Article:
Dr. Willie Parker wants to find common ground between both sides of abortion debate


In contemporary arguments over abortion rights, there seems to be a gaping chasm between the anti-abortion and pro-abortion rights movements.

Christian abortion provider Dr. Willie Parker is trying to change that.

In an interview with Jezebel on his new book Life's Work: A Moral Argument for Choice, the prominent OB-GYN said he's doing his best to bridge the gap between these polarized movements, because there's more room for productive dialogue than we think.

"The argument that I have, with regard to abortion being a moral issue (and not necessarily a religious one) is that I believe that men and women are equal in their agency," Parker told the outlet. "If women have moral agency and autonomy, that means that all processes that occur in their body should be governed only by that woman's decision-making."

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Parker said the Left has largely failed to make a convincing moral argument for abortion because they've dismissed conservatives' views as solely religious, and therefore antiquated. But if we look for some common ground, there are ways the two camps can have a conversation about abortion that gets to the heart of the issue: women's autonomy.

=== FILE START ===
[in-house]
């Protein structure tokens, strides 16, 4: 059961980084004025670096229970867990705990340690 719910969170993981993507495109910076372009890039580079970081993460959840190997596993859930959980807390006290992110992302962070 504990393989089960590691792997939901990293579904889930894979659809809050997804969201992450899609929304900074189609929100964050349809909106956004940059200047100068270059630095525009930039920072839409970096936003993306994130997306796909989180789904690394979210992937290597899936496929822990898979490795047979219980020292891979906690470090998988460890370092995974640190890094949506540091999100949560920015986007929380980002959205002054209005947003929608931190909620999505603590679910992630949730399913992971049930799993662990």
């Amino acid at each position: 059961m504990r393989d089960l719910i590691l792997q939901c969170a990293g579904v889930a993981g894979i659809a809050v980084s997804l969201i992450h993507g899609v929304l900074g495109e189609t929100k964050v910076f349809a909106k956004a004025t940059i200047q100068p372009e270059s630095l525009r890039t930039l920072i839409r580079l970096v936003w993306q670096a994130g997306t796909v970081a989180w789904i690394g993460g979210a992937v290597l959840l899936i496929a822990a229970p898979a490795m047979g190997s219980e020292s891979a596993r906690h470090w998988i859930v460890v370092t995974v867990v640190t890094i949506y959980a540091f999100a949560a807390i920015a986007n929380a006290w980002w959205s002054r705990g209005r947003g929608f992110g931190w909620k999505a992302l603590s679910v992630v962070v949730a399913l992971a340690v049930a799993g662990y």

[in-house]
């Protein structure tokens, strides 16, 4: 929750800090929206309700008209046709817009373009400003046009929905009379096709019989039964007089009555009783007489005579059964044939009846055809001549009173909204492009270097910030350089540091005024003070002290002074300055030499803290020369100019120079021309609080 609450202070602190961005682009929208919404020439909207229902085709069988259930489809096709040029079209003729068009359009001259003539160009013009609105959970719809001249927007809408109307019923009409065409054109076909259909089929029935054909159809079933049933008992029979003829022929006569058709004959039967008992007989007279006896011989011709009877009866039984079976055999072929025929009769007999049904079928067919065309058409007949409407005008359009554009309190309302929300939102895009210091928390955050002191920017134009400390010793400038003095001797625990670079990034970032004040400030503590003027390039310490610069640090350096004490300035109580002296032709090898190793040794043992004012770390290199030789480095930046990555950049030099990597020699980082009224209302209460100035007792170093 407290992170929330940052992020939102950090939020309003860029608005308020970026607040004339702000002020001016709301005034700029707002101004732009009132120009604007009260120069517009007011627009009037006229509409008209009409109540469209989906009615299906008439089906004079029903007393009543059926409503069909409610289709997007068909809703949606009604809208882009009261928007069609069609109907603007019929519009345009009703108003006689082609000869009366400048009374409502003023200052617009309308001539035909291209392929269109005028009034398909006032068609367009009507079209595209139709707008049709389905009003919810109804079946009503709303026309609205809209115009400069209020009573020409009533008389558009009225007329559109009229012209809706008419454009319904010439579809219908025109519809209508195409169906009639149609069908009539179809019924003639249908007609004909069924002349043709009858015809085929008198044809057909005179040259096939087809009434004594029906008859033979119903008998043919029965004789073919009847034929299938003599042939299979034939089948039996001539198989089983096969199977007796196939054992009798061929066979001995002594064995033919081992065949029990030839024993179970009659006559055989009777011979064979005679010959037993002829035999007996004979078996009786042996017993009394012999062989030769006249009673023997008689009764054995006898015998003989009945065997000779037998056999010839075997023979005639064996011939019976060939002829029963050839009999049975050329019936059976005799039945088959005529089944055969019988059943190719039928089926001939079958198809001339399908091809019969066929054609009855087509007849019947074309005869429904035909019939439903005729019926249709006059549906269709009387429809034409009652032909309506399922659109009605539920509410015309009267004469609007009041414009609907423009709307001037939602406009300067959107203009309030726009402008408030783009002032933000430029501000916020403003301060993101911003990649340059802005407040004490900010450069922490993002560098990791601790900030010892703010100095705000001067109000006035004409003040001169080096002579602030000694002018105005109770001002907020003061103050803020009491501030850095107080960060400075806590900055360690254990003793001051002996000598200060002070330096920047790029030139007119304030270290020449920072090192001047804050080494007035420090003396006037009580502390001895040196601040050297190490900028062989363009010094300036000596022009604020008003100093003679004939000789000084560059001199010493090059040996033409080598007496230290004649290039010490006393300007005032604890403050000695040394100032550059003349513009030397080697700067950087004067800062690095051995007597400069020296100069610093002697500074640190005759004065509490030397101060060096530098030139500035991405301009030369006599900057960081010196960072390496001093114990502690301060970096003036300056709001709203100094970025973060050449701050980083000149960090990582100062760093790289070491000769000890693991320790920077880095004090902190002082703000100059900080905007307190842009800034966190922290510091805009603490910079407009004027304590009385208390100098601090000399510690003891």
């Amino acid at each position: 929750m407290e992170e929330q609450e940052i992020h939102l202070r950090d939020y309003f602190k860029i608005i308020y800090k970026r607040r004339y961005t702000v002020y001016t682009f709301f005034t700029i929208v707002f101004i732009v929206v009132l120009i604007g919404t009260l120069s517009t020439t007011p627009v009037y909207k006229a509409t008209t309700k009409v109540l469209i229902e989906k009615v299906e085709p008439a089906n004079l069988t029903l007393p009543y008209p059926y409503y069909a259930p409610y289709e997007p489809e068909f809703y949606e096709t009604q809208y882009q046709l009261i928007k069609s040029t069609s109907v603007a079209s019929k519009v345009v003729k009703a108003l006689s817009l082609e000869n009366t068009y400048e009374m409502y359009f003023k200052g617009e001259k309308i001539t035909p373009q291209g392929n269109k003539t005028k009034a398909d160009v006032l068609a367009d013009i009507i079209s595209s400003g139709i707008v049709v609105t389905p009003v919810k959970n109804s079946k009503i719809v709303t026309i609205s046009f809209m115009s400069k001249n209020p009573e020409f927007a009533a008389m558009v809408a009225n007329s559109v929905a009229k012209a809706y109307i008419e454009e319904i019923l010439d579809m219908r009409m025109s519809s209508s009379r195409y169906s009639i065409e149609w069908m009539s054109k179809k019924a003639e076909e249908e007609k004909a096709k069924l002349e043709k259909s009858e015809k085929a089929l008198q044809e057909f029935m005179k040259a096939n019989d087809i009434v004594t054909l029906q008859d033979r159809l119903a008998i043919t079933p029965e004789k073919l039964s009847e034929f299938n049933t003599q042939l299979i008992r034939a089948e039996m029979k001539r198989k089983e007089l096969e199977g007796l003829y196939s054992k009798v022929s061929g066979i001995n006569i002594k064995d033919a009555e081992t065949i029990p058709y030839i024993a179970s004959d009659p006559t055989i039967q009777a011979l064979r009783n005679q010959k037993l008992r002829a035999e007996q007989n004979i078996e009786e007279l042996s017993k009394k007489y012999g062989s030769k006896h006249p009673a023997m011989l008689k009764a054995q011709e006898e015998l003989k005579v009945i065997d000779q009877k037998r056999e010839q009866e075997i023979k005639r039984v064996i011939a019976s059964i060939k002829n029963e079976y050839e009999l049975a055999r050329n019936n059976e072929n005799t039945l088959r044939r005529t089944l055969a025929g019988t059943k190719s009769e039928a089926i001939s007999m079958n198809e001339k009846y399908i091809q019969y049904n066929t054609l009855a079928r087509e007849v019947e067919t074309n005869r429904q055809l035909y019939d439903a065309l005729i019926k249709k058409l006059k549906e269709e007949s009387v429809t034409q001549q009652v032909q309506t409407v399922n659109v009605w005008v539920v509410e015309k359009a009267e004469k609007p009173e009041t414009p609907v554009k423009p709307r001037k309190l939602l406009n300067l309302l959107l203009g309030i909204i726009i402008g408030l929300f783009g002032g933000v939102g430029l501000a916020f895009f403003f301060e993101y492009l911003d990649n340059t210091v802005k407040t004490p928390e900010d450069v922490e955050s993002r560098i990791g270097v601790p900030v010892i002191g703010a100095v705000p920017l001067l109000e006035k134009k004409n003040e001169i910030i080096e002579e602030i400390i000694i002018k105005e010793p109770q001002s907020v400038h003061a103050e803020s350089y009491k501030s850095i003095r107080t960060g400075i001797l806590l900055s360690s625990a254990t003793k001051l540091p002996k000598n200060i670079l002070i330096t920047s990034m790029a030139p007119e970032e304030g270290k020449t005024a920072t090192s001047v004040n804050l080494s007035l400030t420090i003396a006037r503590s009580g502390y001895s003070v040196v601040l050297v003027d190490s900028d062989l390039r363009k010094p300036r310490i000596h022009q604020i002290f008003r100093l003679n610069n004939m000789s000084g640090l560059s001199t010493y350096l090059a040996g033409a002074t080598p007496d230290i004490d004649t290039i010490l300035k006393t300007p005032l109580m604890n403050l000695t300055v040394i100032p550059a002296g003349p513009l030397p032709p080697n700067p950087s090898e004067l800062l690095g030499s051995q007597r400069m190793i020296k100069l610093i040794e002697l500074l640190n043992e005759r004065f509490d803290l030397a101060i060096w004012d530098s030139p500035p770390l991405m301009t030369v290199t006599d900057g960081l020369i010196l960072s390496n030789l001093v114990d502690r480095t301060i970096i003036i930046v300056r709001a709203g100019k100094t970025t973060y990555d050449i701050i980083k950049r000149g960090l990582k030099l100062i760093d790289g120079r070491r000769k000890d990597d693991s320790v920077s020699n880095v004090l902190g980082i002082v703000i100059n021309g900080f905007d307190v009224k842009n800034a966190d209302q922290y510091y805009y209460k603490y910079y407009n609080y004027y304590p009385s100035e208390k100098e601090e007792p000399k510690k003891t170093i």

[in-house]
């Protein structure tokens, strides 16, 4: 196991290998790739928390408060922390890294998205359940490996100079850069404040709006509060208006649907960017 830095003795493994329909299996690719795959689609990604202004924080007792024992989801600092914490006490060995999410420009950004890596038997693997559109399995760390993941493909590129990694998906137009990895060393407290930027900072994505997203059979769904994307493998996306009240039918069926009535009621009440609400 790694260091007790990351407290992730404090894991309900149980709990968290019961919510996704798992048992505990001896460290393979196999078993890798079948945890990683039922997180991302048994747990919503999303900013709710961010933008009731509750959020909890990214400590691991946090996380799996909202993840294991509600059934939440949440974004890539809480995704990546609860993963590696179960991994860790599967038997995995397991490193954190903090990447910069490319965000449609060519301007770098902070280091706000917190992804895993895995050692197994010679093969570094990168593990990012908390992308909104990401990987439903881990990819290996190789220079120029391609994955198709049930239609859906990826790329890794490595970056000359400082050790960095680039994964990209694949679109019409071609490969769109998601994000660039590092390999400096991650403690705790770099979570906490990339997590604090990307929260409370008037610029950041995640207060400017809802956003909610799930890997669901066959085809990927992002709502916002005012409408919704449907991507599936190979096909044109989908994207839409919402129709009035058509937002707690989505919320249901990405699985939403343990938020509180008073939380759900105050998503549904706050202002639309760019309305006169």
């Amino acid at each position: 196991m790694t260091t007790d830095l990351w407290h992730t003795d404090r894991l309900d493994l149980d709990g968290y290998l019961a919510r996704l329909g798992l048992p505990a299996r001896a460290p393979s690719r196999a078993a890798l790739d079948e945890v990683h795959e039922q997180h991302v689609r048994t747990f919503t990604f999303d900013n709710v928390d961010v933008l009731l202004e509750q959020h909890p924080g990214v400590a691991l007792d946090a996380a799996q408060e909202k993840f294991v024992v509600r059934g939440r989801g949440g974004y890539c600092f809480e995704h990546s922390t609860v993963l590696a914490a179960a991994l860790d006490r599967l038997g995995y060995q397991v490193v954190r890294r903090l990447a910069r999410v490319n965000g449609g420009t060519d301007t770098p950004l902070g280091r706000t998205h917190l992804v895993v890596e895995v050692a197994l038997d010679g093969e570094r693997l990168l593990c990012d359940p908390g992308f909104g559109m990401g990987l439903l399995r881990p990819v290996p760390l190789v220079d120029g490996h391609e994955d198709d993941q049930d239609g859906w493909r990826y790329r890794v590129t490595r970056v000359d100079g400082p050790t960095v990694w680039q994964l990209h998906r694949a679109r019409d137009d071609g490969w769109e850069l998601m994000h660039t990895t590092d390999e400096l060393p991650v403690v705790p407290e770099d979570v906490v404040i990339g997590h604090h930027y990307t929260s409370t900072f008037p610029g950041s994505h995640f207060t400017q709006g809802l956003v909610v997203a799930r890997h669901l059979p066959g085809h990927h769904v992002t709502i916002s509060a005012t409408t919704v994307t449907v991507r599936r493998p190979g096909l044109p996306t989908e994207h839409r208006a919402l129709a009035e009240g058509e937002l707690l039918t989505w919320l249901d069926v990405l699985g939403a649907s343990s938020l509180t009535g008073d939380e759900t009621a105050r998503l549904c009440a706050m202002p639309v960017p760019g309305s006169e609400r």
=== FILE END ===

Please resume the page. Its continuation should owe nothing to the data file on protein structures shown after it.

"I never had any desire to abandon Christianity," Parker told Jezebel. "What became more important to me in a conscious way was embracing the compassion and the moral obligation to respond to the need of your fellow human being."

Mic took its own look at the history of the anti-abortion and pro-abortion movements and arrived at a similar conclusion as Parker: They should really have more in common than we think. 

As Mic's Allie Kokesh pointed out, if pro-lifers are really as "pro-life" as they say, they'd also feel good about fighting for rights to birth control access, affordable child care, affordable health care and yes, women's choice.

With an administration bent on restricting women's access to abortion with the ultimate goal of overturning Roe v. Wade, it's perhaps become more important than ever to have these difficult conversations with members of the opposing camp.

"Just like it took a sustained strategy to bring us to this point, it's going to take a consciousness-raising, and a deeper dive politically in a sustained way to move us back from this ledge," Parker said.

You might not be able to convince anyone to toss out their stance on abortion altogether, but for Parker, that doesn't mean it's not worth a shot.